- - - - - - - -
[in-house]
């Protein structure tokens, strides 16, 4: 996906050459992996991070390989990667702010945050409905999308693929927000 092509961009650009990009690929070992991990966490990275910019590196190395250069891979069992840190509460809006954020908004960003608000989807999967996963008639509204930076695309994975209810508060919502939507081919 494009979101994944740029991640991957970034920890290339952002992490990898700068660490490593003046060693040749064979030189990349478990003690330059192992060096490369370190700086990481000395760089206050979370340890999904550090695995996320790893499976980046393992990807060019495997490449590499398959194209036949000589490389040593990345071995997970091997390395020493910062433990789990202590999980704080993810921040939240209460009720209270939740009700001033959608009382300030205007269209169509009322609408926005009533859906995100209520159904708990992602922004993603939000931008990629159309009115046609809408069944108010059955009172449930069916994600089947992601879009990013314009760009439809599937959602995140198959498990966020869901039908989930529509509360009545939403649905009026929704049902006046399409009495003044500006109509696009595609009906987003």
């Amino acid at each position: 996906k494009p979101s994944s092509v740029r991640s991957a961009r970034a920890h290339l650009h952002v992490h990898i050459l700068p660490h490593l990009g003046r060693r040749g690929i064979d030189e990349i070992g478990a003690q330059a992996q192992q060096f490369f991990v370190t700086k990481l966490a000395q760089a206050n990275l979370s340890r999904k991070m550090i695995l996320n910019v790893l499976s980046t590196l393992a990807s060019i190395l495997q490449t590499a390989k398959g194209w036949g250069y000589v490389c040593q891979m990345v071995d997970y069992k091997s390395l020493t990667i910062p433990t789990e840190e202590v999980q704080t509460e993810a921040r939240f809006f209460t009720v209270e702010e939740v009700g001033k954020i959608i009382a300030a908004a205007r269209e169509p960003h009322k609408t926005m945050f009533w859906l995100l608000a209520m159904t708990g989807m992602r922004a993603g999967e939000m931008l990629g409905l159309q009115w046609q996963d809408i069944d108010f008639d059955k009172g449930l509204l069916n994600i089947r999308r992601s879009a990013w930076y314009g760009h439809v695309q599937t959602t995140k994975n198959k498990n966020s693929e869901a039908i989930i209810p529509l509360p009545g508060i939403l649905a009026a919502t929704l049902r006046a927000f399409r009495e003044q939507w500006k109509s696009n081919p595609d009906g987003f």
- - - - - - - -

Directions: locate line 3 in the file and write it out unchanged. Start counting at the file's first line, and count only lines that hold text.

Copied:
């Amino acid at each position: 996906k494009p979101s994944s092509v740029r991640s991957a961009r970034a920890h290339l650009h952002v992490h990898i050459l700068p660490h490593l990009g003046r060693r040749g690929i064979d030189e990349i070992g478990a003690q330059a992996q192992q060096f490369f991990v370190t700086k990481l966490a000395q760089a206050n990275l979370s340890r999904k991070m550090i695995l996320n910019v790893l499976s980046t590196l393992a990807s060019i190395l495997q490449t590499a390989k398959g194209w036949g250069y000589v490389c040593q891979m990345v071995d997970y069992k091997s390395l020493t990667i910062p433990t789990e840190e202590v999980q704080t509460e993810a921040r939240f809006f209460t009720v209270e702010e939740v009700g001033k954020i959608i009382a300030a908004a205007r269209e169509p960003h009322k609408t926005m945050f009533w859906l995100l608000a209520m159904t708990g989807m992602r922004a993603g999967e939000m931008l990629g409905l159309q009115w046609q996963d809408i069944d108010f008639d059955k009172g449930l509204l069916n994600i089947r999308r992601s879009a990013w930076y314009g760009h439809v695309q599937t959602t995140k994975n198959k498990n966020s693929e869901a039908i989930i209810p529509l509360p009545g508060i939403l649905a009026a919502t929704l049902r006046a927000f399409r009495e003044q939507w500006k109509s696009n081919p595609d009906g987003f």